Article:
I convinced a psychiatrist that I had a horrible case of ADHD, and that adderall was the only drug for me. It was my 'savior.' Ironic how this term can be applied in so many ways. I thought I was finally saved from my weight obsessions and the constant weigh-ins with myself, the endless lists of foods I made during the day that I would eat later, the limitless combinations (never above 400-600 calories!) that I could eat. However, something strange happened when I got the adderall for myself. It was no longer enjoyable for me. In fact, it became like a burden, and a my obsession with getting thinner rose, so did my doses of adderall.

I started taking the 60mg a day I was prescribed, along with two to three more 20mg pills per day that I would get from Leslie. The euphoric rush was gone after about two months, and the only reason I took adderall was to control my weight. I really thought I was in control, but in reality, my weight, and the adderall, were controlling me.

I'd first used adderall in early October of 2006, and by that christmas, I was down from 155 pounds to 120. I am 5'9', and 120 was a low weight for a girl my height. People stopped commenting positively on my weight, and started advising me to 'eat up' over the holiday. My family in particular was worried. They were completely oblivious to my obsession, however, and I was fine with that.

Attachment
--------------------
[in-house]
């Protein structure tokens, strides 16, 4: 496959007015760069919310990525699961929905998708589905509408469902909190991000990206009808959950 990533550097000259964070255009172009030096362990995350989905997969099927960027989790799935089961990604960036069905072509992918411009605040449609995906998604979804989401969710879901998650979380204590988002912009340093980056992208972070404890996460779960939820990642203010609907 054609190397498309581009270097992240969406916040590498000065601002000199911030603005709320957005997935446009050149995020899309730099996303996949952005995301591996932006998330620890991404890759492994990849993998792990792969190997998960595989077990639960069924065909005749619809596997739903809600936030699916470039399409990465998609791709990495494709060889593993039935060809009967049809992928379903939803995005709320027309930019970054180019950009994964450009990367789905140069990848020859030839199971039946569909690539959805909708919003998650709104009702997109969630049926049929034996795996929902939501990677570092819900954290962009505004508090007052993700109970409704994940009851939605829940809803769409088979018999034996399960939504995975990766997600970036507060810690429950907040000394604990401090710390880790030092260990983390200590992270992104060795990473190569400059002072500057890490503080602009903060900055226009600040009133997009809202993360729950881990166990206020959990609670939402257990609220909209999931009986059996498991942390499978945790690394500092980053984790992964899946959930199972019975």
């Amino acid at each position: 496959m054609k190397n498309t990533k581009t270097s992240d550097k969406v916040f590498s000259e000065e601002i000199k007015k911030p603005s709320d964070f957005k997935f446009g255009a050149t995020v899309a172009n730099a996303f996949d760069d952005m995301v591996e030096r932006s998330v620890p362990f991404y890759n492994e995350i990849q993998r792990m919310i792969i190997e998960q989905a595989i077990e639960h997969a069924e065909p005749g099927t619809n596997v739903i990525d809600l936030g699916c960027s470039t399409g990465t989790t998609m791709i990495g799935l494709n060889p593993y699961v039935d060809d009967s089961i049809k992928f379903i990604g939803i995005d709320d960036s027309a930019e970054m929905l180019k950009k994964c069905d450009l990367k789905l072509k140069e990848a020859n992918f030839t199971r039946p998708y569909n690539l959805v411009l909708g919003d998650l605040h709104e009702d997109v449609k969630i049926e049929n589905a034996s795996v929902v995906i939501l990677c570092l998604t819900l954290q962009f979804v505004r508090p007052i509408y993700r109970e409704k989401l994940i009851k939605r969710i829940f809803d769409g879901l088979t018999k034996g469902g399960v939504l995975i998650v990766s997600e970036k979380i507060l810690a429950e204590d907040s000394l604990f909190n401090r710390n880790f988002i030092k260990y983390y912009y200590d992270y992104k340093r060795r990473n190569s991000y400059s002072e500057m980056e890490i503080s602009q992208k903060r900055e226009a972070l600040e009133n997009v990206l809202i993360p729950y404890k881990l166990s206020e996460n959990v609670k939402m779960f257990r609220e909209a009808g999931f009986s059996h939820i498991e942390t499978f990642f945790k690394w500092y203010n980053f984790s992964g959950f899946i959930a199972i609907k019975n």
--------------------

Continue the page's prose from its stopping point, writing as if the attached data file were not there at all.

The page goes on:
I won't detail the following 3 months, but they happened pretty much as follows. I continued to take adderall, and started almost eating less than I was before. By late February I was down to a mere 100 pounds, a nice 'even' number I'd decided on. But I wasn't happy. In fact, I was miserable. My misery surprised me, and I was mad at myself for not being more content with the 'progress' I had made. In March 2007, my parents finally figured it out, and took the adderall away. Now, here I am, once again taking adderall, this time illegally, and wondering where I'll go next. I'm up to 125 pounds now, but I still obsess, with or without the adderall.

Exp Year: 2007ExpID: 62062
Gender: Female 
Age at time of experience: Not Given 
Published: Sep 23, 2007Views: 43,610
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Amphetamines (6) : Not Applicable (38), Depression (15), Addiction & Habituation (10), Health Problems (27)